As the months went by I observed Kelly carefully. I was pleased to see a happy, wonderful girl. Her eyes sparkled with a never-ending excitement for life. She was very loving, giving us kisses even when we didn't ask. She showered affection on her dolls and toys as well. By this time, she was fifteen months old, and she was a delight. I felt guilty for wanting to wean her, even if everyone we knew thought she was too old to continue nursing. People said, "She doesn't need to nurse anymore. She's manipulating you, that's all." Others said, "You're still nursing?" These comments made me angry. I guess it never occurred to these people that my nursing Kelly was none of their business.
Society seems to think that if you nurse your child past one year, the child is manipulating you. The constant negative remarks I heard made me defensive. Nursing was great! Don't knock it until you've tried it, I wanted to say.
There is nothing in life comparable to the joy nursing brings for mother and child. I would recommend it to anyone. In fact, I loved nursing Kelly at fifteen months old. I just wanted a little time to pursue my own interests now and then.
I started going to La Leche League meetings and was surprised and overjoyed to meet women who supported my decision to put off weaning. There were nursing babies and children there from seven weeks to three years old. I learned about baby-led weaning. I borrowed a book, entitled MOTHERING YOUR NURSING TODDLER, by Norma Jane Bumgarner, from La Leche League's lending library. I read the entire book in a few hours. I was at peace again. I learned that nursing children when they're older is perfectly healthy and good for mother and child. In some cultures it is unheard of for women to wean before a child is two years old. I found my answer to weaning. I relaxed about weaning her when I realized I had been weaning her all along. From the moment she started on solid foods and drank from the cup, she had been weaning gradually. I realized how successful I had been at nursing and I felt proud of Kelly and me. I decided to let nature take its course and nurse her until she no longer needed to nurse.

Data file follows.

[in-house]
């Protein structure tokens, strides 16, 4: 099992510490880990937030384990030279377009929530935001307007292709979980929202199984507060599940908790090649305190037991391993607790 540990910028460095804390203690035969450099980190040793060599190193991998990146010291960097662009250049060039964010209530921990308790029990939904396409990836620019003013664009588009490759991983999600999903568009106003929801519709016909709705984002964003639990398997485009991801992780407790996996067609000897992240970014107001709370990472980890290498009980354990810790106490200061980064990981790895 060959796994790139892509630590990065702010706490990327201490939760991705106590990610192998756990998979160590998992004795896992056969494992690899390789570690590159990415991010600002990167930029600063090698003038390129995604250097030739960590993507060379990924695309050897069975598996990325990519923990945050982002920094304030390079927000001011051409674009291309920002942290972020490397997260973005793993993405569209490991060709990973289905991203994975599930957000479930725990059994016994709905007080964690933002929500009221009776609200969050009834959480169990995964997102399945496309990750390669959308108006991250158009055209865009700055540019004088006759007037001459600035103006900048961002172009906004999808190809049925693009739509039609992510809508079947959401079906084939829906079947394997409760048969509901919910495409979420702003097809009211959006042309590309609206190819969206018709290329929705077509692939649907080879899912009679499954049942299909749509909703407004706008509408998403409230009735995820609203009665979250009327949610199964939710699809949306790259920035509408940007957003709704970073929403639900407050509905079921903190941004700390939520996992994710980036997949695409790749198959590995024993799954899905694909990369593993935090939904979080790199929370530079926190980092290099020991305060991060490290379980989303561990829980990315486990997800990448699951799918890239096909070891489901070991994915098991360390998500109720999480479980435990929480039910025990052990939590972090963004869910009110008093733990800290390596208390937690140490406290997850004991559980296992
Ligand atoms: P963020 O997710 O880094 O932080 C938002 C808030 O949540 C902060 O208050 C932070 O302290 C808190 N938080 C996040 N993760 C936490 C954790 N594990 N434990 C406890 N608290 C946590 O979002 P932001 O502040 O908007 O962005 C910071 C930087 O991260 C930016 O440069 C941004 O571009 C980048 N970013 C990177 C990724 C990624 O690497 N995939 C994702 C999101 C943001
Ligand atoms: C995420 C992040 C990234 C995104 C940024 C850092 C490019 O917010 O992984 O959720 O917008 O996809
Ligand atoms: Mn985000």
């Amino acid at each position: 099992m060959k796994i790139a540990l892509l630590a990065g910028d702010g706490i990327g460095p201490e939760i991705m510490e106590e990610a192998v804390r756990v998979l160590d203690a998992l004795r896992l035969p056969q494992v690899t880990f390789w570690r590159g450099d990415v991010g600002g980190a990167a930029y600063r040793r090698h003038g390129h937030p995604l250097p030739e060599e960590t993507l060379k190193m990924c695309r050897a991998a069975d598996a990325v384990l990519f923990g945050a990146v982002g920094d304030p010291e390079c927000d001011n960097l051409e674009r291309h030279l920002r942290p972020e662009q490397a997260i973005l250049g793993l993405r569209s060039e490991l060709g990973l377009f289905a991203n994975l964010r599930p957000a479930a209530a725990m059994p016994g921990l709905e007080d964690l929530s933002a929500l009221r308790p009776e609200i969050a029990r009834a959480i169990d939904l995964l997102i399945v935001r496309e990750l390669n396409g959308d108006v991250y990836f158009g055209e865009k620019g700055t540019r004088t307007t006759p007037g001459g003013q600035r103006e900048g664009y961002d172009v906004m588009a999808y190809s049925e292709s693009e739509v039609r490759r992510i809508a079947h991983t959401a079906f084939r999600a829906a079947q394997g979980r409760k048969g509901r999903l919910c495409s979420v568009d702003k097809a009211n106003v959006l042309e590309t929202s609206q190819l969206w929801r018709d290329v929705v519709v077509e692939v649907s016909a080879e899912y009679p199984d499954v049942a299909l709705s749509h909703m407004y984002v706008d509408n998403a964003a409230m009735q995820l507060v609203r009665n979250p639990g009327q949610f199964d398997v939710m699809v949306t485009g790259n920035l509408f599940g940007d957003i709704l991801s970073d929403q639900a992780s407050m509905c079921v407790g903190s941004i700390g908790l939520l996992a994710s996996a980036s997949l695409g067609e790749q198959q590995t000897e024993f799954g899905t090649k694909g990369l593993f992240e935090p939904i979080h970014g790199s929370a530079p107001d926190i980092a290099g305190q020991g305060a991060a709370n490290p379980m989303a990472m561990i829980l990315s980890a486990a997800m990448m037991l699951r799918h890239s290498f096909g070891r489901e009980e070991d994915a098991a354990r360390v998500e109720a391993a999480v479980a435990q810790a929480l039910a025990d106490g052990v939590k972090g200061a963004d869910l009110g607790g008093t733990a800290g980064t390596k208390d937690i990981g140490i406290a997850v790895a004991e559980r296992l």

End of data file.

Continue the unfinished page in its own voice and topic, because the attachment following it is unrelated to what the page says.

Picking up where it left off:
Now Kelly is two years old and we are still nursing. Most of our friends have no idea that I nurse Kelly. She only nurses at nap time and bedtime. I don't hide it from anyone, but unless they ask, I figure they don't need to know. It's between Kelly and me.
Now that Kelly is older, I am able to go to meetings or spend the day away from home if I choose. I have plenty of free time now, with her father's help. We have some close friends with whom we swap babysitting occasionally. My life is not limited by nursing. In fact, there are many ways that nursing makes my life easier.
Kelly nurses for about fifteen minutes at bedtime, and she's asleep for the entire night. On those rare occasions when she wakes during the night, I give her a drink from a cup and she's back to sleep again. When she is sick she nurses often, and I'm happy to comfort her so easily. I don't know when Kelly will decide she doesn't need to nurse anymore, but it doesn't matter. We are both happy, loving each other, and living life to the fullest.